Advent is the four weeks before Christmas when we prepare for Jesus. Some people have an Advent calendar with small doors they open each day until Christmas Eve. Sometimes there are pictures and Bible verses behind the doors, sometimes a treat. The Advent wreath is another way we celebrate the season. Each Sunday during Advent we light another candle on the Advent wreath. But why do we do these things?
Advent begins of the Sunday nearest November 30 includes four Sundays. [This year Advent begins on December 2.]
The word Advent means "the coming.” Since the fourth century when Advent was a time to prepare for baptism to the Middle Ages when Advent became a time to prepare for the second coming of Jesus, Advent has been and still is a time of spiritual reflection and anticipation.
Today Christians still view Advent as a season to prepare for the second coming of Jesus. Surprisingly, it is only since the 1900's that Advent has come to be a time of anticipating the Nativity on Christmas Day.
The Advent wreath is just one symbol of the season. While no one is exactly sure how it began, it is thought that they began with pre-Christian people who lit candles as a sign of hope in the long dark winters. In the Middle Ages, the Christians adapted this tradition and used Advent Wreaths as part of their spiritual preparation for Christmas. St. John tells us that Jesus is the light that has come into the world. By the 1600's both the Lutherans and Roman Catholics had formal practices surrounding the Advent wreath.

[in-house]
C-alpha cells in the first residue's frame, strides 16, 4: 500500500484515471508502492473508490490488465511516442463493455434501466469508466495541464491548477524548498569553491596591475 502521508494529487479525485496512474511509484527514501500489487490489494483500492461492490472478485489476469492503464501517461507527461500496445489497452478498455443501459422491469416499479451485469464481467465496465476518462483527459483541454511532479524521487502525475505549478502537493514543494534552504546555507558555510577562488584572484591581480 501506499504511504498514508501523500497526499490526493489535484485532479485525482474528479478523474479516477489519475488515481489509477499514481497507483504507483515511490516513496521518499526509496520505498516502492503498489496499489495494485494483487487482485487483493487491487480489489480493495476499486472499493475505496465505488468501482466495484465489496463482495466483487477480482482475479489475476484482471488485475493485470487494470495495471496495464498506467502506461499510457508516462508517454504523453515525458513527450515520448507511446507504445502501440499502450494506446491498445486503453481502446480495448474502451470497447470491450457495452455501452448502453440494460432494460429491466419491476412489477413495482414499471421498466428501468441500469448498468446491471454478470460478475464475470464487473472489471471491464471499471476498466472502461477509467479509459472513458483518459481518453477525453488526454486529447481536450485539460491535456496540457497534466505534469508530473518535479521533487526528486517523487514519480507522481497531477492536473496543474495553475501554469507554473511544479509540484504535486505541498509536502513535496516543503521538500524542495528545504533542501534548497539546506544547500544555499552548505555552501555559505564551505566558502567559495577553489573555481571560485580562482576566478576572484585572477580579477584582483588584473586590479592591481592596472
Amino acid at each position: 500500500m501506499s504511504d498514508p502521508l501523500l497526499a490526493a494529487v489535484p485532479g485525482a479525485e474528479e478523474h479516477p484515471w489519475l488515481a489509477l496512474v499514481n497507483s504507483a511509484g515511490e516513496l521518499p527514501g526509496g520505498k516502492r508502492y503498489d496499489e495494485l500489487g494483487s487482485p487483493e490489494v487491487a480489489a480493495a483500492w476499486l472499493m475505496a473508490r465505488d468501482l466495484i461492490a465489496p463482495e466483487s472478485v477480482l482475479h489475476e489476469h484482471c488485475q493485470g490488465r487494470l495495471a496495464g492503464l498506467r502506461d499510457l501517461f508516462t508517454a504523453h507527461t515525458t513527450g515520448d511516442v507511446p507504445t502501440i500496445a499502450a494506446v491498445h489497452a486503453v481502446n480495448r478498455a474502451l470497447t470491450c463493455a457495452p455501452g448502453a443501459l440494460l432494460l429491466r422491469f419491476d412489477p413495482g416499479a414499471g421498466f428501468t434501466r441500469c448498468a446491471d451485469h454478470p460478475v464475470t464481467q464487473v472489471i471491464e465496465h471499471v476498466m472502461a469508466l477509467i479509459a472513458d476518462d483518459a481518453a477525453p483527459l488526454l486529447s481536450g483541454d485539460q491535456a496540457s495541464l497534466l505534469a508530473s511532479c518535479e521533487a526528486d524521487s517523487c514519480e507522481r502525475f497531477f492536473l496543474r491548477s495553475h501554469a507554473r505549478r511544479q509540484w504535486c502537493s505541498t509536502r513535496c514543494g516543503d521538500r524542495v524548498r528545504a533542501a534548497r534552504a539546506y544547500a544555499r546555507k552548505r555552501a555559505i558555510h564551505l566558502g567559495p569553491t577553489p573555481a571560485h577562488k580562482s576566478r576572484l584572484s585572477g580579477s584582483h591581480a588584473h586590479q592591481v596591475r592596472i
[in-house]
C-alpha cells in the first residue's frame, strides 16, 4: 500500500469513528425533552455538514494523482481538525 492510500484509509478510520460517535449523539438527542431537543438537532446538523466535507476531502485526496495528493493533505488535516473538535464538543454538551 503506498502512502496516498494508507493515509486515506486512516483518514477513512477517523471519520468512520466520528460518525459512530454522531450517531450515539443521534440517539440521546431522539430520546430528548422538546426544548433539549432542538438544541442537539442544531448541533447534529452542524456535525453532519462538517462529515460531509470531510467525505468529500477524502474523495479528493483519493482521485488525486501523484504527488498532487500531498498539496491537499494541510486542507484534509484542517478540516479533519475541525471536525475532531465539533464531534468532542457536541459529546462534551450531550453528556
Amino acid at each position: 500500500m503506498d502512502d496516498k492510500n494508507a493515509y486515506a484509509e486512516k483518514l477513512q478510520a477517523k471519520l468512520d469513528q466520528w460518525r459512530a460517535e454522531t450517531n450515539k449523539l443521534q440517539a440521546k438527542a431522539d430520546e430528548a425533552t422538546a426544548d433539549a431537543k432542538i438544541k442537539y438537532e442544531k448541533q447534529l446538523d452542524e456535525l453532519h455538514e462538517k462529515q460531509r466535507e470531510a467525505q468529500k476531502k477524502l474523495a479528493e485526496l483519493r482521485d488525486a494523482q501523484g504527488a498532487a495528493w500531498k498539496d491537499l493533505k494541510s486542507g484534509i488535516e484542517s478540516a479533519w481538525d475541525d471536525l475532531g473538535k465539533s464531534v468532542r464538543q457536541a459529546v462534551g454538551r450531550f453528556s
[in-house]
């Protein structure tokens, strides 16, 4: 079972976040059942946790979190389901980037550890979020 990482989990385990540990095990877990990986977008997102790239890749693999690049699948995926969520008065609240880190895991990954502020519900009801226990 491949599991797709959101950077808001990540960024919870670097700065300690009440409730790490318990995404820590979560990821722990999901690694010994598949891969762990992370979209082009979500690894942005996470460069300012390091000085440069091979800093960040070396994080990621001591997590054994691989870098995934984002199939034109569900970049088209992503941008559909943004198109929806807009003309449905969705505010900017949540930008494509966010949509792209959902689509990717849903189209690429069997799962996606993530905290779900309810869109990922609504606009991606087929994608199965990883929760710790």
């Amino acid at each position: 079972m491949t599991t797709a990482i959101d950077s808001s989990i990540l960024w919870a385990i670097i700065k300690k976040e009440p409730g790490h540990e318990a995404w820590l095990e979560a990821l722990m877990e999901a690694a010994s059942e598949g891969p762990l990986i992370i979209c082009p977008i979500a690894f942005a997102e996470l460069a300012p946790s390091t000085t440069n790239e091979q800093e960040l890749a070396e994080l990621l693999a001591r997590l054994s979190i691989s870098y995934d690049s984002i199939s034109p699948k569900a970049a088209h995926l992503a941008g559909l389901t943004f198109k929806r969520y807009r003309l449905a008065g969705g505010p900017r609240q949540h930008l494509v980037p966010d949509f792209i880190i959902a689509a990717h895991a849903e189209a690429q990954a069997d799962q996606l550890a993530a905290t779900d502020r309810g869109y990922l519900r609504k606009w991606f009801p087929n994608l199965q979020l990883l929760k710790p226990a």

The Advent wreath is a circle that represents the never-ending love of God. It can be decorated in many ways. Often the branches of evergreens are used which remind us that with Jesus we will have eternal life. The four candles represent the four weeks of Advent. Some churches use three purple and one pink candle while others use all blue. There can also be a white candle in the center that is lit on Christmas Eve for Jesus.
No matter how a wreath is decorated or the color of the candles, we light it each Sunday to remind us to prepare the way because Jesus is coming.
The light has come into the world,
and people who do evil things are judged guilty
because they love the dark more than the light.
People who do evil hate the light and won't come to the light,
because it clearly shows what they have done.
But everyone who lives by the truth will come to the light,
because they want others to know that God is really
the one doing what they do.
John 3:19-21 Contemporary English
Dear God, thank you for sending your Son, Jesus,
and for things like Advent wreaths that help remind us
what Christmas is all about. Amen
Tuesday, November 27, 2007
What is Advent?
My friend and colleague, Pastor Glen VanderKloot presented this overview (which I've edited slightly) to explain what Advent is about back in 2004. Since this Sunday, December 2, brings us to the First Sunday in Advent, I thought that I'd present his devotional piece on Advent once again: